No Holds Barred Practice Sparked Blazers' Winning StreakMany people have tried to figure out how the Portland Trail Blazers suddenly became so good. Jason Quick of The Oregonian offers a good answer:
The history books will show that the Trail Blazers' winning streak started on Dec. 3, when Travis Outlaw made a last-second shot at Memphis.
But to the Blazers players and coaches, the roots of the streak really started two days earlier, at a community center in San Antonio, where an edgy and downtrodden Blazers team practiced.
It was where Martell Webster and Joel Przybilla fought. Where Steve Blake kicked and then threw a chair. Where Brandon Roy exchanged sharp words with teammates. And where Channing Frye spoke up and made a promise.
Quick explains that Coach Nate McMillan put in two special practice rules that day: (1) no defensive switching on pick and rolls, forcing defenders to fight aggressively through picks; (2) ballhandlers were only allowed one dribble, thereby encouraging more player and ball movement on offense. McMillan knew exactly what he was doing when he made these changes: "The practice was basically set up for a fight to happen. We were talking about pressuring. We were talking about being physical. We were talking about grabbing. And...we got into a fight, a couple tempers flared and a couple of other things happened."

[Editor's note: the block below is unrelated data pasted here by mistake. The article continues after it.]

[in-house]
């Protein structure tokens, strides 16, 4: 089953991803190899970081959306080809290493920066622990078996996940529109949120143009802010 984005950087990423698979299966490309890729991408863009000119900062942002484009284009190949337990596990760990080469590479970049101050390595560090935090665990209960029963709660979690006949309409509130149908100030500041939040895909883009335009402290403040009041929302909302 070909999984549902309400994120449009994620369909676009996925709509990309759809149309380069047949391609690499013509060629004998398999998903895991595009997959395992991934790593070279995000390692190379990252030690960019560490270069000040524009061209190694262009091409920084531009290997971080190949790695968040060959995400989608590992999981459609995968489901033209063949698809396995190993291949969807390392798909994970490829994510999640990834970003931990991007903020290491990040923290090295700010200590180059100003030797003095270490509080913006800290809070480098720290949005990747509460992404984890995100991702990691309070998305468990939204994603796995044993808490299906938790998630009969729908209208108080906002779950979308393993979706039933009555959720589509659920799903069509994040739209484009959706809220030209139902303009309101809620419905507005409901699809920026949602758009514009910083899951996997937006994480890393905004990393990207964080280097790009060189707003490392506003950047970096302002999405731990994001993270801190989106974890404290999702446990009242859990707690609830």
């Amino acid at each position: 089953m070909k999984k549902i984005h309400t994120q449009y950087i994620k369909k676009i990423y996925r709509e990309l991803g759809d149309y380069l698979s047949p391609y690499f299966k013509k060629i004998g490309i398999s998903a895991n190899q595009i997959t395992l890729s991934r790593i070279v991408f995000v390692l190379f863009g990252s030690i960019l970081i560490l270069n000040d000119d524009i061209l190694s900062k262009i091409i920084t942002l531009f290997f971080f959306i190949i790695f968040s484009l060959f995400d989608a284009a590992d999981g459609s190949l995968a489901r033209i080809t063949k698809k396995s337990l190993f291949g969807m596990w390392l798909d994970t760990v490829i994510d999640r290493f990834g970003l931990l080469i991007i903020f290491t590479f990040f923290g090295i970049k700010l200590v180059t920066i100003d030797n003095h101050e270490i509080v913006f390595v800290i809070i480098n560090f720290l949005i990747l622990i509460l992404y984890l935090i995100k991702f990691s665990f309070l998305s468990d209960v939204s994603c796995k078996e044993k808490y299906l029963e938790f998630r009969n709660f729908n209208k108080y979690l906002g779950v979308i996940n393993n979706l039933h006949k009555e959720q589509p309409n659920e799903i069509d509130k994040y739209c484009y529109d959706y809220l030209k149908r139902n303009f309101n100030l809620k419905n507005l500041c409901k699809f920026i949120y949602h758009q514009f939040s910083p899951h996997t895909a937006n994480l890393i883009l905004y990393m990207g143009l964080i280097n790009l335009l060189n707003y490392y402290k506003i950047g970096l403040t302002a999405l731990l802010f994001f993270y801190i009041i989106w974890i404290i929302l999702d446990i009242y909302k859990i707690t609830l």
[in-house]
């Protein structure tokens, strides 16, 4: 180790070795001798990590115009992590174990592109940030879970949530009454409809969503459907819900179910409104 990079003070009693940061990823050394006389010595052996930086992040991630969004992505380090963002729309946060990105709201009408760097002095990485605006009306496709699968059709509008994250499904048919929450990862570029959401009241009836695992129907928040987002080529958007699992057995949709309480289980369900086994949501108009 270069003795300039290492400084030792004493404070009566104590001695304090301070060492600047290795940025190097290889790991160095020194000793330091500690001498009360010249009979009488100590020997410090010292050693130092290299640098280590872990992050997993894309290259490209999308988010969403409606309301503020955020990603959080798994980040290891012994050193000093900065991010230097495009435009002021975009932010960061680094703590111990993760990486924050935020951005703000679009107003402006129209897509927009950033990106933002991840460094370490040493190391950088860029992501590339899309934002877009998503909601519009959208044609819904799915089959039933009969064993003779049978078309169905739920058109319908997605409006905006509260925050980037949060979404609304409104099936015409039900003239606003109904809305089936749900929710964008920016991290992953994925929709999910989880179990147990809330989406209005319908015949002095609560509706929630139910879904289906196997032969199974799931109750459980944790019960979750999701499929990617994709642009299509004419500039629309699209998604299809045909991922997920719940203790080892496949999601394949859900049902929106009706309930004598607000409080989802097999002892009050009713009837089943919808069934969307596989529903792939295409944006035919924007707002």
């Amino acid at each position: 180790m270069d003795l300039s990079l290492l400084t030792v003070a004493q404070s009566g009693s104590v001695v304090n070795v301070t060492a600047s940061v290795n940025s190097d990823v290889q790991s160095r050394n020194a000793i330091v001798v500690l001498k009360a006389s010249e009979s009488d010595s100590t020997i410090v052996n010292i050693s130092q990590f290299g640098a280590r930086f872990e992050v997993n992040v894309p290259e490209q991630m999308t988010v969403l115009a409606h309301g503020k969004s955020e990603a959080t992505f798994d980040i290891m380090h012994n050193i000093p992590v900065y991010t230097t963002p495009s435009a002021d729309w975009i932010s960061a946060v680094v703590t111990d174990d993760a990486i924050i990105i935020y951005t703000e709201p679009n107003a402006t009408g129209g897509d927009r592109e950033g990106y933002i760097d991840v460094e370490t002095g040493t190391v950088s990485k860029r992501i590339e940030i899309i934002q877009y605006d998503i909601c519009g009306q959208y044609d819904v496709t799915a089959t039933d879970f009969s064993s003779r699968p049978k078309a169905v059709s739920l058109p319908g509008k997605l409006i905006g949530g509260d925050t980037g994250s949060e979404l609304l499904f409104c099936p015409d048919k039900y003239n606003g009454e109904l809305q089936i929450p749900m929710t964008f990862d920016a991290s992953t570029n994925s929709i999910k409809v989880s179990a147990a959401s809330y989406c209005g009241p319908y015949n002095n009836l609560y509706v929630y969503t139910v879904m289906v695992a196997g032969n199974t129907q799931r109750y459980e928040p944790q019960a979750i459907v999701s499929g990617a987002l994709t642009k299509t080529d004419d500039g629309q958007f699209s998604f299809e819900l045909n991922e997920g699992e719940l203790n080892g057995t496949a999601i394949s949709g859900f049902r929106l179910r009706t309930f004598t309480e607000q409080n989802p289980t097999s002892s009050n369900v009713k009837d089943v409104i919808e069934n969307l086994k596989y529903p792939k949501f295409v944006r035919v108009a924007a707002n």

After the Portland players showed such intensity battling against each other, McMillan pointedly implored them to play that way against the rest of the league--and, since that day, they have.
posted by David Friedman @ 11:11 AM